The Intention Of Medical Insurance


The original concept of medical insurance did not differ much from other forms of insurance. One would purchase a policy that would help cover unexpected expenses. The relationship between the patient and the healthcare provider was an entirely separate entity.  Today through insurance companies are determining patient case through medical necessity denials.

Emergency Staffing Solutions The World of Medical Necessity Turned Upside Down

How medical insurance evolved

Over time, the insurance companies developed networks and contracted with providers directly and began the process of setting reimbursement rates. This was true in the physician’s office and healthcare facilities as well. Once the insurance companies started gathering vast amounts of data on reimbursement and costs began to rise, insurance companies implemented utilization management programs to reduce their outlay. Presently, individual patients often have a dedicated case manager assigned to ensure the appropriate medical screening, vaccinations and follow-up are performed.

Insurance today

Virtually anyone under the age of 35 has never known life without an insurance mandated medication formulary. Insurers have contracted with large distributors, negotiated prices and incentivized providers and patients to opt for cheaper alternative drugs. Frequent changes in formularies or pharmacy distributors have often led to wholesale changes in a patient’s medication regimen. More frequent visits to the doctor and high levels of frustration have been part and parcel of this strategy.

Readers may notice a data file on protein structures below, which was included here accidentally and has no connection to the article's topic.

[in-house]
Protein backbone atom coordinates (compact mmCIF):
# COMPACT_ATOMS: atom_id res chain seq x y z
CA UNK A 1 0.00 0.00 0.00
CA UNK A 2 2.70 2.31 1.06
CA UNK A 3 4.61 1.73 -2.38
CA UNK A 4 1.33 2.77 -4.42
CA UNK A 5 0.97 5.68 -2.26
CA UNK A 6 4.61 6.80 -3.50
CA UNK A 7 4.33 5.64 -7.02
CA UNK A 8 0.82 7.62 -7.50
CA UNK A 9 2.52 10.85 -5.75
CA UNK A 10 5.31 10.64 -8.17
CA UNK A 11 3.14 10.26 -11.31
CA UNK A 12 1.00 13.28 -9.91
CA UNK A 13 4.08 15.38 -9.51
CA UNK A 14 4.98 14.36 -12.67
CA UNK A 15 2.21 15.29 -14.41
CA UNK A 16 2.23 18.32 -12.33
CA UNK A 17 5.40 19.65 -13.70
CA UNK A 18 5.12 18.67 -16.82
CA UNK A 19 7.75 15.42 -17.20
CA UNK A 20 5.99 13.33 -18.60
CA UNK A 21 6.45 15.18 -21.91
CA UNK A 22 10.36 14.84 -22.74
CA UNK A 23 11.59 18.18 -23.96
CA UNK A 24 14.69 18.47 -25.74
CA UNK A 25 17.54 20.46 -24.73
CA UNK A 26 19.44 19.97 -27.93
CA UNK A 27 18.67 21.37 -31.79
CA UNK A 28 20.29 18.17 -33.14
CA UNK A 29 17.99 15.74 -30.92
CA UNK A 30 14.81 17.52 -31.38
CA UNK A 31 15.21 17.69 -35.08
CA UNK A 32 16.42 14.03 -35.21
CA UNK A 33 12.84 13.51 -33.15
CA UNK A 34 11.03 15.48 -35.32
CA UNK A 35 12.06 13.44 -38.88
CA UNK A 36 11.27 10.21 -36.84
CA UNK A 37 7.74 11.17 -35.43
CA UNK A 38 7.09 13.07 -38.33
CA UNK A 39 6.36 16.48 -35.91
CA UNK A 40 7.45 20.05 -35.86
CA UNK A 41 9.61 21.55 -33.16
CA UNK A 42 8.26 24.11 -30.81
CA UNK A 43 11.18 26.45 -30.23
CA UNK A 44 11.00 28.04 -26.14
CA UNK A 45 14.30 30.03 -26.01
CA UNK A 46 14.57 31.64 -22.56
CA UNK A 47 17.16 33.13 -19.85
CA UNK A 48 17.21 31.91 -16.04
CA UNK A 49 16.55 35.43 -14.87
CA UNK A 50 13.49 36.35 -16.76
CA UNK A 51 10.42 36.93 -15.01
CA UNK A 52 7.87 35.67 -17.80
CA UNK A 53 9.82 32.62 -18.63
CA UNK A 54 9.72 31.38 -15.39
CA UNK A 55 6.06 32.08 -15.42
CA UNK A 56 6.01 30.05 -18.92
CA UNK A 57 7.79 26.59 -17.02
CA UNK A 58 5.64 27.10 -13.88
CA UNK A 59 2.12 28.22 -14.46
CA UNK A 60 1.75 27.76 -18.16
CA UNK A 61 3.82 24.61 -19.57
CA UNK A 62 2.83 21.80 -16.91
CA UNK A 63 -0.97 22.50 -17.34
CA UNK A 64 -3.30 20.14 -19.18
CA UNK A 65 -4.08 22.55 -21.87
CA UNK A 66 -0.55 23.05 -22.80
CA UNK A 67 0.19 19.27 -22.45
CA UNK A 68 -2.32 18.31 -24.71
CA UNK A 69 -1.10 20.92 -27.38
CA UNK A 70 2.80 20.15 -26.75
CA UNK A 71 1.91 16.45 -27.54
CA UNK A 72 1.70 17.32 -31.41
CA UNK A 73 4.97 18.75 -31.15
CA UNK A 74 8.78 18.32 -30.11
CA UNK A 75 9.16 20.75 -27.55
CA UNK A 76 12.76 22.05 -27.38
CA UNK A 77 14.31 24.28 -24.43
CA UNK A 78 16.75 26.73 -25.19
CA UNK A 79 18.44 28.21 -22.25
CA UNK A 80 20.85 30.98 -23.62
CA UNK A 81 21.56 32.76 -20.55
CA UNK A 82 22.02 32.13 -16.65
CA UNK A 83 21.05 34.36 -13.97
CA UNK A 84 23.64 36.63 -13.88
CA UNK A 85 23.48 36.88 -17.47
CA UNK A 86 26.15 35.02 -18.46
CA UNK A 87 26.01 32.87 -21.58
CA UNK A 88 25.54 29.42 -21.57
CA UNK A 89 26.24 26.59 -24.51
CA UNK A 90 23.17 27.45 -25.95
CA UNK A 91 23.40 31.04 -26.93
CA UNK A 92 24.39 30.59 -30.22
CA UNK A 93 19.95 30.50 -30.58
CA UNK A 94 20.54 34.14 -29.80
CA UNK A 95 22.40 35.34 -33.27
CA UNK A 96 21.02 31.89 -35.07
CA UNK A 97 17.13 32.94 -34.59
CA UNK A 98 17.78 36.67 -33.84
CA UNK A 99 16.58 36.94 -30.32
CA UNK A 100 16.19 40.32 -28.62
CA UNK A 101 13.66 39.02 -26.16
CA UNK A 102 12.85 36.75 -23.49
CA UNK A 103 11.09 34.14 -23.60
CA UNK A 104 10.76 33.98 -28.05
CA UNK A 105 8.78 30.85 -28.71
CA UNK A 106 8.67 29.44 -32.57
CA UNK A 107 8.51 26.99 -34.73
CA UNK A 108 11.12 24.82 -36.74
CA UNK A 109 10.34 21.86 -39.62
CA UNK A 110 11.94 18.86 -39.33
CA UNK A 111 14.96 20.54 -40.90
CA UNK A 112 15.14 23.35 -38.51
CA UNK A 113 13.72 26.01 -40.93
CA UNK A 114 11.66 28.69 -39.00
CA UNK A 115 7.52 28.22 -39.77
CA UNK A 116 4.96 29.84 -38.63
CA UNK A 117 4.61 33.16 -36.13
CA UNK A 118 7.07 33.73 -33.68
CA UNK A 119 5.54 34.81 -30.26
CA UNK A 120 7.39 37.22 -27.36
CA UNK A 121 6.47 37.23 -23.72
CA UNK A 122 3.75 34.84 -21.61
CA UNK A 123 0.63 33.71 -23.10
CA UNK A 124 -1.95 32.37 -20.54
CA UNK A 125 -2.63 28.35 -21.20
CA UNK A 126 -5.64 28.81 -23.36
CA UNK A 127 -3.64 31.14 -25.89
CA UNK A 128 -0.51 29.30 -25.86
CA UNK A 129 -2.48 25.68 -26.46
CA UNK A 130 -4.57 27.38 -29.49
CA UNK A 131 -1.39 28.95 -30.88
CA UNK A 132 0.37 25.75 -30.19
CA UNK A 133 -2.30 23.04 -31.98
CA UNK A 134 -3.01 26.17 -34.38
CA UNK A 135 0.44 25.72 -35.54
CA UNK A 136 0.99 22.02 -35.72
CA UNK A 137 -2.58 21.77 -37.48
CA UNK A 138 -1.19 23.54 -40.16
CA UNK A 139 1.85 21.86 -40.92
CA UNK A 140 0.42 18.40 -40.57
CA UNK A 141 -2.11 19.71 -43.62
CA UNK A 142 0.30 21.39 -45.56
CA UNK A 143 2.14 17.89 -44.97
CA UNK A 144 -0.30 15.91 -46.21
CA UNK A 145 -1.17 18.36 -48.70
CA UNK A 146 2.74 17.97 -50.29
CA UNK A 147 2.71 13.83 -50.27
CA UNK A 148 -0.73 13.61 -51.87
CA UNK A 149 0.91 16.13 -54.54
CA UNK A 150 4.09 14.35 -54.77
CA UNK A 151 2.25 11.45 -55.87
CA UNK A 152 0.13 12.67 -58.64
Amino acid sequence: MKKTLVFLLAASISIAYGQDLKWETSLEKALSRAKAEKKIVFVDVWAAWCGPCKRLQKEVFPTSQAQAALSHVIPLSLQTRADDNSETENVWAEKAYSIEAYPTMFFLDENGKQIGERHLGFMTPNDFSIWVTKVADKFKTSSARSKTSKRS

Insurance obstacles

Insurers have also employed the prior authorization technique to create barriers to obtaining care that has been ordered by a healthcare professional but is deemed too expensive or unnecessary. Many providers have added staff and spent significant amounts of time to do battle over the necessity of MRIs or medications. Endless and repetitive forms are required to obtain basic testing supplies for diabetics and have detracted enormously from the joy of practicing primary care for many providers.

Fraud avoidance

To some degree,  one can understand the need to avoid fraud and waste that has resulted in increased healthcare spending. In an era in which a victory is declared when the rate of healthcare spending is not quite as bad as the preceding year, everyone in healthcare must participate in the effort to reduce cost. However, what has been occurring most recently seems to cross a dangerous line. Insurance companies have now begun to dictate to hospitals how to bill for care.

Hospital admissions

Patients were required to contact the insurance company upon admission to the hospital. Presumably, to ensure that the case workers could manage the care of the patient in a facility that was contracted with the insurance company. If not, the patient could be transferred or out-of-network payment could be arranged. Quickly, this responsibility was shifted to the facility. Business office staff or hospital case managers would be required to make contact with the insurer. Insidiously, this has evolved to the point where the insurers require a review of the clinical scenario, copies of records, labs and imaging studies. The insurer will then decide if the benefits will cover the hospitalization and dictate the patient’s status. The options being the status of observation in which the overall reimbursement to the facility is much less and the patient bears a larger portion of the overall bill or inpatient which is the more traditional reimbursement.